“Epistemological Humility” and Gregory of Nazianzus

The church yesterday commemorated the fourth-century theologian Gregory of Nazianzus. (The Episcopal Church apparently marks Gregory’s day on May 9; not sure why it is different.) Gregory is one of the great theologians of the early church and is remembered for his many contributions to the way we think about God. For instance, he argued that we should think of the Holy Spirit as fully divine, which I always like to note because it allows me to mention the Pneumatomachi, or Spirit Fighters, who sound like a cartoon superhero gang but were really people who denied the divinity of the Holy Spirit.

But what I appreciate most about Gregory’s theology is his emphasis on what we might call “epistemological humility.” That is, we should be careful about how and what we say about God. No matter how good your theology, it can never fully wrap itself around the mystery and wonder that is God.

In his famous Theological Orations, Gregory compares himself to Moses ascending Sinai. When he reaches the peak, he saw

as it were, shadowy reflections of the Sun in water, reflections which display to eyes too weak, because too impotent to gaze at it, the Sun overmastering perception in the purity of light. Thus and thus only, can you speak of God…. For were a thing all heavenly, all super-celestial even, far more sublime in nature than ourselves, far nearer God, its remoteness from him and from his perfect apprehension is much greater than its superiority to our low, heavy compound. (28.3)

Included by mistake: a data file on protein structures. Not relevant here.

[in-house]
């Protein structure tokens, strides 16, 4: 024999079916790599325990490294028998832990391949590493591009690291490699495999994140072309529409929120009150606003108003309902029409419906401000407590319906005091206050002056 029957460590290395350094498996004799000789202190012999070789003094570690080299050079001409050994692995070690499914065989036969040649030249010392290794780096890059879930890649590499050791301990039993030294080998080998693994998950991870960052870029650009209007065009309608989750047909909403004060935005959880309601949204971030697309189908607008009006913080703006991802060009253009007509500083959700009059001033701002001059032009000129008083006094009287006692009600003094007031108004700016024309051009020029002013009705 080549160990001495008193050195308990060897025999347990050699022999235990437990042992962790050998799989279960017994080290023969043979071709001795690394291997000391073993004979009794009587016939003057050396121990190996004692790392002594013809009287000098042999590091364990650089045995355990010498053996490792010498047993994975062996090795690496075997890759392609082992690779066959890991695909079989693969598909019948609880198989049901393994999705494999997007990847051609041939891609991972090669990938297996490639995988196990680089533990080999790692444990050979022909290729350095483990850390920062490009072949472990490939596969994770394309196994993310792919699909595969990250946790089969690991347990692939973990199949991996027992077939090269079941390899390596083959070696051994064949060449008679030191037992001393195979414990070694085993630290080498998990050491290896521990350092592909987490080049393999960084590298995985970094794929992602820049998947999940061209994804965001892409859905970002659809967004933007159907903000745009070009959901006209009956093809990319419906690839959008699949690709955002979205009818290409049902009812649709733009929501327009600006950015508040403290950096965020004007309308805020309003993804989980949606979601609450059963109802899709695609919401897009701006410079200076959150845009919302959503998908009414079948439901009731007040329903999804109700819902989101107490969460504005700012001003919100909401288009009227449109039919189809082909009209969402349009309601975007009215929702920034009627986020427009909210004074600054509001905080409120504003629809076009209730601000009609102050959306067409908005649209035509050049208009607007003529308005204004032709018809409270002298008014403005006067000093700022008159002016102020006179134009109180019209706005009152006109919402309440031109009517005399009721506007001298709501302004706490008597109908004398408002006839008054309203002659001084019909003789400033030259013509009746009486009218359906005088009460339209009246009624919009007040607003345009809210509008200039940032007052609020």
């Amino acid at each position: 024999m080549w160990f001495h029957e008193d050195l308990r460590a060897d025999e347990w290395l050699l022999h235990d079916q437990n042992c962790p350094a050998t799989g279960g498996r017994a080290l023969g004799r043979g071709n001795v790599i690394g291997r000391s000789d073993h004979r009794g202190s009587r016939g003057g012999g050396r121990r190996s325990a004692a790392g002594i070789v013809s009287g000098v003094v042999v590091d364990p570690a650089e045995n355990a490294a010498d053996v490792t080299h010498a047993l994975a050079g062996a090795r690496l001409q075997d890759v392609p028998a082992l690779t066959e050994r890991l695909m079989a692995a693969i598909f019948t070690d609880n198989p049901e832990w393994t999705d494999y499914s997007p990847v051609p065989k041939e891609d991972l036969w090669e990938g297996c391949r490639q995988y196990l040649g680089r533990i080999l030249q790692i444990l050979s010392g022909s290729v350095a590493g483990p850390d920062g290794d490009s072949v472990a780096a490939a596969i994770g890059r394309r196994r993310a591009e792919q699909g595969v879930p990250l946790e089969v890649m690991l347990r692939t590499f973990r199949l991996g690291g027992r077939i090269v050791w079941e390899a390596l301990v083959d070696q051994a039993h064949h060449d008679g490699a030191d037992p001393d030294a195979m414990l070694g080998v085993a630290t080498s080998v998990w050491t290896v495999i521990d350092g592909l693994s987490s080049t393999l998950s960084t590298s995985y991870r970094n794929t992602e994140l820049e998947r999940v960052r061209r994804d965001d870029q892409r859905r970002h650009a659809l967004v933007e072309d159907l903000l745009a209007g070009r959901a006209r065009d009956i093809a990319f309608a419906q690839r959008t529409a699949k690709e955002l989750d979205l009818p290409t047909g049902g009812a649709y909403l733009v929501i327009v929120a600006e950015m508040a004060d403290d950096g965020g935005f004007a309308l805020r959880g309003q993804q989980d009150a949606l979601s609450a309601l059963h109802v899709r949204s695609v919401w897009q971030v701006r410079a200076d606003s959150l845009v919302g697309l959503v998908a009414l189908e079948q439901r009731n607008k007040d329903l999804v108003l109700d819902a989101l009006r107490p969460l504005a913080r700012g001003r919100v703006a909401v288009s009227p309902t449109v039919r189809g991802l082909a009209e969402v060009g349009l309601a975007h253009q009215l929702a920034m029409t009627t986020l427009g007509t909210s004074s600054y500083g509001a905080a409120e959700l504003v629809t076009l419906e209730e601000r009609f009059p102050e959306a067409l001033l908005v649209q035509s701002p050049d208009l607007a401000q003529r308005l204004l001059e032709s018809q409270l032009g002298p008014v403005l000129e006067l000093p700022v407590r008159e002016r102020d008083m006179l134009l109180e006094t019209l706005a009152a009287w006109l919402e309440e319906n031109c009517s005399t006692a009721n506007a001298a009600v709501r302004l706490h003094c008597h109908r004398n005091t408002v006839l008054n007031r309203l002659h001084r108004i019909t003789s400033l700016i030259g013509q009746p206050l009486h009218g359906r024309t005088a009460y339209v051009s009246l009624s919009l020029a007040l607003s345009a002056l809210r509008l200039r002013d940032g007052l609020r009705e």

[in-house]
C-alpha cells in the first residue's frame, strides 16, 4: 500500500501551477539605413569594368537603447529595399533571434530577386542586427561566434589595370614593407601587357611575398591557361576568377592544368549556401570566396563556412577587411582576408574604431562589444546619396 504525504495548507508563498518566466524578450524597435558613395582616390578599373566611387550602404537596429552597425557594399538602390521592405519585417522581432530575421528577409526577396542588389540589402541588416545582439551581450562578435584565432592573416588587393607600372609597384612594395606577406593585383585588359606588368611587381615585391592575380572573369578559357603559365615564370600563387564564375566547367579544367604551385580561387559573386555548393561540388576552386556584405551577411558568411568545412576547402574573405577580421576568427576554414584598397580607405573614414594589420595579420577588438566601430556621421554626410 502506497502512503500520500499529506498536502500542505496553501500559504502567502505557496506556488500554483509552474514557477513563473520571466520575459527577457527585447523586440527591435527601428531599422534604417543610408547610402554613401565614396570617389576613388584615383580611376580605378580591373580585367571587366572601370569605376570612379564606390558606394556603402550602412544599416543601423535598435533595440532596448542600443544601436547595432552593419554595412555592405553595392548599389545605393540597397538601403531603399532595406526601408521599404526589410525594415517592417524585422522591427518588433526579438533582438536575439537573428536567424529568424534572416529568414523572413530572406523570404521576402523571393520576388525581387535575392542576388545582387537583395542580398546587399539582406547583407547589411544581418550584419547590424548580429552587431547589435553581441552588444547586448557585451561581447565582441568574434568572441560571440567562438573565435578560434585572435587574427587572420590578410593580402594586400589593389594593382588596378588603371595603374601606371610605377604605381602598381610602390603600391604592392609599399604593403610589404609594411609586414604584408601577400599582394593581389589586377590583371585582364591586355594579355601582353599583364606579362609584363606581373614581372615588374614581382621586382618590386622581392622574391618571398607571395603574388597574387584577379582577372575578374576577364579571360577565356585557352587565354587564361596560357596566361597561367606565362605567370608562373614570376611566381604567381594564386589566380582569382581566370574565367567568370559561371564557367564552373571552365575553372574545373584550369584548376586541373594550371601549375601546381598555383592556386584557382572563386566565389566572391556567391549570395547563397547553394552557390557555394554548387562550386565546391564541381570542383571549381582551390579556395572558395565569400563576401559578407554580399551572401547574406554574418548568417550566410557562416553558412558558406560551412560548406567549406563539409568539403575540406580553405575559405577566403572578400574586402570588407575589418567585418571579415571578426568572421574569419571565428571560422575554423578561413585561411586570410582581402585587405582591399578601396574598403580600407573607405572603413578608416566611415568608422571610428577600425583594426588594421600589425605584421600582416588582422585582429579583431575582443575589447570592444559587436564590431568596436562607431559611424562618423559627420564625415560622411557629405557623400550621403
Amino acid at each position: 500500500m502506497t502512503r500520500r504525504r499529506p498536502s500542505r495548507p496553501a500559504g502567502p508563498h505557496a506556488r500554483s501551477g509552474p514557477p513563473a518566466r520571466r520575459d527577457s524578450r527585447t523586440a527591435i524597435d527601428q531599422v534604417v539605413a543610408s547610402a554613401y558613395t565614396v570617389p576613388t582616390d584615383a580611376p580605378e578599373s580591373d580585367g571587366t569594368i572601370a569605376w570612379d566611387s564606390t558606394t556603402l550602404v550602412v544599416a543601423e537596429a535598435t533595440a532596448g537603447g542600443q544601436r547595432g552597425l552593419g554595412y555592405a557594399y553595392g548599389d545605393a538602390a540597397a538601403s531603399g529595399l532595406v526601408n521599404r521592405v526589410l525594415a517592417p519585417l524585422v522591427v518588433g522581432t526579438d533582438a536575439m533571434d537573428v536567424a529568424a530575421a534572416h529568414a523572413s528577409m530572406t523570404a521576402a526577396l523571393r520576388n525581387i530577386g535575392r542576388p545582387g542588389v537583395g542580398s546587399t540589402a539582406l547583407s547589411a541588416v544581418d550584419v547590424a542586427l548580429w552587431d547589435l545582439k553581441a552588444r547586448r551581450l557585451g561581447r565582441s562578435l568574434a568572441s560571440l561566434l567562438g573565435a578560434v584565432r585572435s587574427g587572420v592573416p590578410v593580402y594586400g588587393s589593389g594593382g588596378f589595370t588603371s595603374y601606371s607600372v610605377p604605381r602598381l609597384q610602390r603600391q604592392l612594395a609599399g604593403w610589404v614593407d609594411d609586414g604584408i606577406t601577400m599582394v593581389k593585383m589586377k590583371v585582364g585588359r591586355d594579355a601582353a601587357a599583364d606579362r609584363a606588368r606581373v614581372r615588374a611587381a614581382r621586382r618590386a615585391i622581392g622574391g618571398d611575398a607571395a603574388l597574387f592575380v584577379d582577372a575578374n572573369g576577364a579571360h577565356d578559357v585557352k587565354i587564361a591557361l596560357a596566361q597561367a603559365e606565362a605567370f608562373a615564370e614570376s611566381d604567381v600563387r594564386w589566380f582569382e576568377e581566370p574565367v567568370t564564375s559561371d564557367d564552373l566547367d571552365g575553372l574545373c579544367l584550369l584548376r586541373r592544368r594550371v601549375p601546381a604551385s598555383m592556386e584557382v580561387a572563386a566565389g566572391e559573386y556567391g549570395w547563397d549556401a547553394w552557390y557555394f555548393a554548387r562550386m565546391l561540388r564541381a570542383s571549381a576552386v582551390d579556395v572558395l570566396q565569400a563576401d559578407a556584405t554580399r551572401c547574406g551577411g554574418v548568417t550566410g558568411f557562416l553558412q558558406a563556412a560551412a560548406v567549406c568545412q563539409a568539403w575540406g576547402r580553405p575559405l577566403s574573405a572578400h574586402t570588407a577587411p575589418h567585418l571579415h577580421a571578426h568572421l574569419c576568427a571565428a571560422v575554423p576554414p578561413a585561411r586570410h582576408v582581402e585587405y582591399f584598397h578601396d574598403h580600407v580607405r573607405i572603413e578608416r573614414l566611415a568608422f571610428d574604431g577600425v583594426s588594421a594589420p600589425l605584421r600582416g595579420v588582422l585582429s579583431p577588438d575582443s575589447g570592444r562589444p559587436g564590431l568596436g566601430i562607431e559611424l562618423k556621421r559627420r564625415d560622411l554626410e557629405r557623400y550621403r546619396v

God is such a different kind of being from humans that our knowledge of God will always be imperfect and incomplete. As a result, any inquiry about God begins in an odd place: with the recognition that no matter what we do, our inquiry will never reveal everything we want to know.

This is not to say that we can’t say anything about God; Gregory is a theologian after all and his recognition of his own fallibility doesn’t prevent him from expounding on the nature of the Trinity. But in order to do theology, Gregory argues, we have to be “purified,” that is, we have to be constantly converted to closer relationship with God.

One of the trickiest issues in the church, I think, is how easy it is to rely on the hermeneutic of self-justification and to interpret divine revelation in a way that suits the way we are already living. This obviates the need for the transformation that is at the heart of the Christian Gospel. As we commemorate Gregory, we might recall that rather than transforming God to meet our expectations, we might perhaps transform ourselves to meet God’s.

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